The cover states that it is a police novel and that description is spot on. We get to follow the everyday life of the police and there is no doubt that the jargon is real since Martin Melin is a police. Instead you wonder how much is based on real events. The novel is different in that we do not get to follow a specific investigation. Instead there are adolescents who mug people, a colleague who abuses his wife, and a dead body that is found but since the case is closed no one seem to care.

Loyalty vs. Morality

The theme of the novel is loyalty vs. morality. As a police you are expected to follow the law, but what do you do if someone asks you for a “favor.” Without a testimony it will be difficult to prove the crime…

This novel was not as good as the first one. The language is good and the novel is an easy read, but it felt a bit unfocused. Thomas’s character feels real, but somewhat boring and I am not that fond of him. It seems like a third book is in the making and I hope it is more exciting (because I will read that one too).


Original title in Swedish: Brott kan ej styrkas (I do not know if/when the novel will be translated to English and what the title will be.)

Birdman by Mo Hayder

Birdman was the first novel I read by Mo Hayder. I found it randomly at the library and thought I would give it a chance since it was by an English female crime writer and that is usually a good combination. It is a bit strange that I gave Hayder another chance after this novel, because my first impression was not the best. Birdman is very bloody and graphic, almost to the point where you have to put the book away sometimes. So I want to issue a warning to sensitive readers.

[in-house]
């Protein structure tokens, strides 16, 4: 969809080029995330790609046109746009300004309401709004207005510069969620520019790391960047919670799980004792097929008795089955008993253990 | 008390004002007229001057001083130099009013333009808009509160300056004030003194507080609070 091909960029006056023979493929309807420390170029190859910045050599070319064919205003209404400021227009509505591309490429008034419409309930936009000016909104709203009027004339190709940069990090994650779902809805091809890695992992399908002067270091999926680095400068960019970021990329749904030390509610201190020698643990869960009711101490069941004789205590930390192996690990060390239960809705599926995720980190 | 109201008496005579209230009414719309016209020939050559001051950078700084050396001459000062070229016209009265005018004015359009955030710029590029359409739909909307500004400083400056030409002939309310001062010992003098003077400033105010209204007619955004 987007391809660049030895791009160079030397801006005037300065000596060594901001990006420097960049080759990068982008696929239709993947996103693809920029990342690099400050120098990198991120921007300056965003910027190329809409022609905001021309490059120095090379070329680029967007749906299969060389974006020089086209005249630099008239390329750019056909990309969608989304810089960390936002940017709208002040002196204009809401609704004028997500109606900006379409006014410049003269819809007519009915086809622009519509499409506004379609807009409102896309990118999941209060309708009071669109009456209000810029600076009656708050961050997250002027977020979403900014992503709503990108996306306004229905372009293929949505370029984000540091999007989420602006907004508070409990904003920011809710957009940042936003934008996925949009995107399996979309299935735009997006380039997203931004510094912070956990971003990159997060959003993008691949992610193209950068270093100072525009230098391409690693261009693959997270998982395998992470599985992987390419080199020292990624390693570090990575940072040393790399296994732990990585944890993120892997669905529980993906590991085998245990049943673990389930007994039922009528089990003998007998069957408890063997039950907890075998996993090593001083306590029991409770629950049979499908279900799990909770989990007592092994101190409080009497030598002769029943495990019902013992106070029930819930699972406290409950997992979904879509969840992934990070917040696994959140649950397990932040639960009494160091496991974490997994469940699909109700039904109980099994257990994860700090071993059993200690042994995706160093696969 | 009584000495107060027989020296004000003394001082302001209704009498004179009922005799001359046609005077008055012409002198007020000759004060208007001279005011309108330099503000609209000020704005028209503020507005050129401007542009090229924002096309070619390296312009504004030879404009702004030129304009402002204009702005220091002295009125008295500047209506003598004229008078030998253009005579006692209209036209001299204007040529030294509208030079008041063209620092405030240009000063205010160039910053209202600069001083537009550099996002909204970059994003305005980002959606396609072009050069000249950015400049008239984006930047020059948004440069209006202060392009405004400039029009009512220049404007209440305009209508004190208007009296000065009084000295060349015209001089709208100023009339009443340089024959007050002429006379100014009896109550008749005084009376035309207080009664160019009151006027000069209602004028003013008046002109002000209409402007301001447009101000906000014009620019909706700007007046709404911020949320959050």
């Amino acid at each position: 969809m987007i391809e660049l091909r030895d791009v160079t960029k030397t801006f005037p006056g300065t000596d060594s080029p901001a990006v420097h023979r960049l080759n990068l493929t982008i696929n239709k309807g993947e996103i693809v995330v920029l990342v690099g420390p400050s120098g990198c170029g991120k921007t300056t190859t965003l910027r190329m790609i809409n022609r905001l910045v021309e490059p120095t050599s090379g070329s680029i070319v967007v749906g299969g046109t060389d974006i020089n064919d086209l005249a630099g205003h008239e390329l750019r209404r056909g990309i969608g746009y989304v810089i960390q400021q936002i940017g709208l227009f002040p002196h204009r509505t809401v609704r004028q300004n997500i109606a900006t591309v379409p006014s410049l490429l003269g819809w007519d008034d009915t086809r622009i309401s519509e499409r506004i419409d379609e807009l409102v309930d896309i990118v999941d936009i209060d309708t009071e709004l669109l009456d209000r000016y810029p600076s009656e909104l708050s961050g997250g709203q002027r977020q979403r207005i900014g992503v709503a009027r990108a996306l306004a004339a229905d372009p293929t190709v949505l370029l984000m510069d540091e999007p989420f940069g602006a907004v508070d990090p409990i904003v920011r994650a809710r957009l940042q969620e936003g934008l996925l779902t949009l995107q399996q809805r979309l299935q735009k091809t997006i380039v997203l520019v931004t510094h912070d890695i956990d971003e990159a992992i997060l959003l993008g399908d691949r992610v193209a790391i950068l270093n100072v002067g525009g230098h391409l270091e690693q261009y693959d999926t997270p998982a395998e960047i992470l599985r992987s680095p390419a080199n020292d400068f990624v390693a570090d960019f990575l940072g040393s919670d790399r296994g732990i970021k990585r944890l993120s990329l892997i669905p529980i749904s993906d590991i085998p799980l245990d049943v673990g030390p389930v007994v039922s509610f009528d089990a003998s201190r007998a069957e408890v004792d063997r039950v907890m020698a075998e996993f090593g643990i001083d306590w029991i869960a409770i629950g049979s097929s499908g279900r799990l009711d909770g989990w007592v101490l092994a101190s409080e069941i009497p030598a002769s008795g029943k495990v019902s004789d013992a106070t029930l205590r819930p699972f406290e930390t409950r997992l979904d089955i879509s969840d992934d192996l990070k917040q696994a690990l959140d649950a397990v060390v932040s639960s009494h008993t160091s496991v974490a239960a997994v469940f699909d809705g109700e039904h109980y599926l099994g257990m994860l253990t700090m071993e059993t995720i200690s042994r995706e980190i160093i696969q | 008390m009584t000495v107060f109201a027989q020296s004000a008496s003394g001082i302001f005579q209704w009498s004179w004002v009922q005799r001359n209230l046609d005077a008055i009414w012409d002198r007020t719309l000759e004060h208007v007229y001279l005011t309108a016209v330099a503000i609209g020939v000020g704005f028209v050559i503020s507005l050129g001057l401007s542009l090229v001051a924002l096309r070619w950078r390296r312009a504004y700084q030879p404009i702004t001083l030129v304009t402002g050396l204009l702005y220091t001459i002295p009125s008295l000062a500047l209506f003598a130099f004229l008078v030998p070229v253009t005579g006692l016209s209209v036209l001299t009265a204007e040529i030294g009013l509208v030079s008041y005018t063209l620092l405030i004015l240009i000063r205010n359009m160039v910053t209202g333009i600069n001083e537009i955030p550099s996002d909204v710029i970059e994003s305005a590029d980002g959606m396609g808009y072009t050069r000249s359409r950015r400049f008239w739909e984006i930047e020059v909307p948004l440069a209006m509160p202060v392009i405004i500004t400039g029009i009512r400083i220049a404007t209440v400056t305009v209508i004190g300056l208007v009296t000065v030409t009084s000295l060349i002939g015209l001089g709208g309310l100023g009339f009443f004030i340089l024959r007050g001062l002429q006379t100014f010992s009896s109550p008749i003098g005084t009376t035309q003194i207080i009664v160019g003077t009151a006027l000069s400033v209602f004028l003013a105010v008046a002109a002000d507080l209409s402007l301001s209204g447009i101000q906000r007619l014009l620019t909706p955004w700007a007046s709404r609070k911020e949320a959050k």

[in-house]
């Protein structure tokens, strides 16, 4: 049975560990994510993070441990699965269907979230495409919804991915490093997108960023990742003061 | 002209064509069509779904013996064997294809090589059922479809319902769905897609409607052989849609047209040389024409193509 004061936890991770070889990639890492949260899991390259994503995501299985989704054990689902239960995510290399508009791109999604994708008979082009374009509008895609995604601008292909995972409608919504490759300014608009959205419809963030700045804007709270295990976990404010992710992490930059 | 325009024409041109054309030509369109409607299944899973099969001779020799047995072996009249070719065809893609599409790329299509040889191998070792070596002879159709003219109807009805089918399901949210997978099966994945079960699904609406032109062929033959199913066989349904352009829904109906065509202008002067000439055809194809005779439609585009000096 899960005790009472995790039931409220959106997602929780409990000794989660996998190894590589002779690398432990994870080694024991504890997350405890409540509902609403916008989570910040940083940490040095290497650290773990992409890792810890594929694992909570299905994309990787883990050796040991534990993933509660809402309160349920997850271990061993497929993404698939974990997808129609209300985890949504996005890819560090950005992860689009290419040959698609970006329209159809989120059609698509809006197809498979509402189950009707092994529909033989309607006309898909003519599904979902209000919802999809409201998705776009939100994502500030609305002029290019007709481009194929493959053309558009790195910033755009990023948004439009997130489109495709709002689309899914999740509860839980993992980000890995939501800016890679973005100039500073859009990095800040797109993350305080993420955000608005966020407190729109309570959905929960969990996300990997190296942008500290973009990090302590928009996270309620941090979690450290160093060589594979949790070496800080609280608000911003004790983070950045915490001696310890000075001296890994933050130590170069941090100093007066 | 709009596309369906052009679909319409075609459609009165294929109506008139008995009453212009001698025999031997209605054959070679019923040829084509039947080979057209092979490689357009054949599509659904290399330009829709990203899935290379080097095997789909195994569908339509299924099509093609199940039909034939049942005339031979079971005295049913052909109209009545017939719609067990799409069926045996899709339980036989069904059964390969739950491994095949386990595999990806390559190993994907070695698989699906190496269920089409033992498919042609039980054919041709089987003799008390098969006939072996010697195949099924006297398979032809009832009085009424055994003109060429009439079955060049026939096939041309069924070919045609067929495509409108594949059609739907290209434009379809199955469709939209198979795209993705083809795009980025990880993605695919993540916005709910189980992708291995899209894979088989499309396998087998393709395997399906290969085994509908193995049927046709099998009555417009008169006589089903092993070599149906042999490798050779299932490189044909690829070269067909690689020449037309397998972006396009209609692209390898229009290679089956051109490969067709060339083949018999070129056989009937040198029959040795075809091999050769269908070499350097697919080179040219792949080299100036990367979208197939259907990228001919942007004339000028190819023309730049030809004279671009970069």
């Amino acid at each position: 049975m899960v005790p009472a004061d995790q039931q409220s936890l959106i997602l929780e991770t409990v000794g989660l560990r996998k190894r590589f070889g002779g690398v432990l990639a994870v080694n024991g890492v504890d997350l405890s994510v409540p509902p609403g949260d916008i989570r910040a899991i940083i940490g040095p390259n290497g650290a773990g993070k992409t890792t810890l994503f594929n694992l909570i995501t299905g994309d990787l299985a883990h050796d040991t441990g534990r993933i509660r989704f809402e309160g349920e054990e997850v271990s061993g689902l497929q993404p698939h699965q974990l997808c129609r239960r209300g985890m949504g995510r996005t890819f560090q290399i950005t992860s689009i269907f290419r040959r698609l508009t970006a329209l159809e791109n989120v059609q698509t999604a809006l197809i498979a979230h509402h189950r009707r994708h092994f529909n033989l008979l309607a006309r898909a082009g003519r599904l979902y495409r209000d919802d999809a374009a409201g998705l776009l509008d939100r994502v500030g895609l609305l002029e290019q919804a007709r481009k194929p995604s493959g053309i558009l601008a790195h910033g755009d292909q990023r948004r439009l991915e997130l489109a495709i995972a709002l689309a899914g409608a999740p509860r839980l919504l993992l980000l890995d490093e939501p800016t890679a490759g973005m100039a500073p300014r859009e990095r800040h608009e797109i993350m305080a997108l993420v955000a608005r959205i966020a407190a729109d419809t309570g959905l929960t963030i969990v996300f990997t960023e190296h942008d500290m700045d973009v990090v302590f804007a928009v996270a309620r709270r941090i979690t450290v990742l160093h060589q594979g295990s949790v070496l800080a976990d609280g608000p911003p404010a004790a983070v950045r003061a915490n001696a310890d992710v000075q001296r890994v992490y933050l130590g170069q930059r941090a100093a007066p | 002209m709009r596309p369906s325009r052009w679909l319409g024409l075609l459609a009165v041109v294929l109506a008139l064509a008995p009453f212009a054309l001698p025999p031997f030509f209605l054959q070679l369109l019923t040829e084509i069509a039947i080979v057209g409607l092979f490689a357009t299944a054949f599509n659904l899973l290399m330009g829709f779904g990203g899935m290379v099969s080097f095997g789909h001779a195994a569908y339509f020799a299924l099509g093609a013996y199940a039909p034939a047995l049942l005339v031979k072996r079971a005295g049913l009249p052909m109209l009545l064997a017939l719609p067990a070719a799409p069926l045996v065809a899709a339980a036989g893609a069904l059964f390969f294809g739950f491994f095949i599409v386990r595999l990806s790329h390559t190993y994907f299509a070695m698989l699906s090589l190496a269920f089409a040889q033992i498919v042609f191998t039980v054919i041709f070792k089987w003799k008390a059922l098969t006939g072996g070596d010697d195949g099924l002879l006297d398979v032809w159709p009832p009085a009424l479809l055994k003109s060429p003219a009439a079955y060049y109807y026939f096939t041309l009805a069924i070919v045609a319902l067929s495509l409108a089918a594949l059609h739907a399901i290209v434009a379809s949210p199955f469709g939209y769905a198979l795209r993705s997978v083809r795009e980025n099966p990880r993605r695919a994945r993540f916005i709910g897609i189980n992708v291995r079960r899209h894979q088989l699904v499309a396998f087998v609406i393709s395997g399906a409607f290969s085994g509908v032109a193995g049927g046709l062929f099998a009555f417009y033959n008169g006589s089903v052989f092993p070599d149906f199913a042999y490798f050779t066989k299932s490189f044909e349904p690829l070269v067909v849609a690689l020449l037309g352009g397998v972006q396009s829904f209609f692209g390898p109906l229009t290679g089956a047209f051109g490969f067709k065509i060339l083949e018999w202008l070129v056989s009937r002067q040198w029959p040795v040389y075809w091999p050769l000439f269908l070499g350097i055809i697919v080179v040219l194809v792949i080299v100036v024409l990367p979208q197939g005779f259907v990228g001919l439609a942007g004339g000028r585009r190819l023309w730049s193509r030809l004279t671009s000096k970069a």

A number of women are found murdered at a junkyard close to the Millennium Dome in London. The murders are unusually cruel and the London police soon realize that they are dealing with an extremely twisted serial killer that leaves a special signature: a small live bird sown into the victim’s chest.

Jack Caffrey is the hero supposed to solve the case. A detective tormented by his brother’s disappearance during their childhod. A case he still tries to solve at the same time as the man, a convicted pedophile who is suspected of abducting the brother, still lives next door.

A Few Thoughts

Birdman is the first novel about Jack Caffery but it is not a part of The Walking Man series. I am still torn about the graphic and sexual violence that is described in the novel. Normally I get too upset about graphic sexual violence in novels and I often get an aversion to the novel instead of an exciting reading experience. Stieg Larsson’s trilogy is one example. The horrible rape of Lisbeth Salander in the first novel was enough to put me off all three novels. I just could not take it. Maybe I am too sensitive?


The Monogram Murders (Poirot) by Sophie Hannah

Agatha Christie’s relatives have apparently authorized Sophie Hannah to write a new Poirot story. I do not know what to think about that. After much consideration I think I am cautiously optimistic about it, as long as the characters and Christie’s authorship are treated with respect.

First Novel…I assume there will be more?

The Monogram Murders contains all the ingredients for a classic Poirot mystery. It starts with a murder where the victim is found with a monogrammed cufflink in the mouth. Poirot gets involved and the solution to the mystery is found after a long investigation with a lot of red herrings along the way.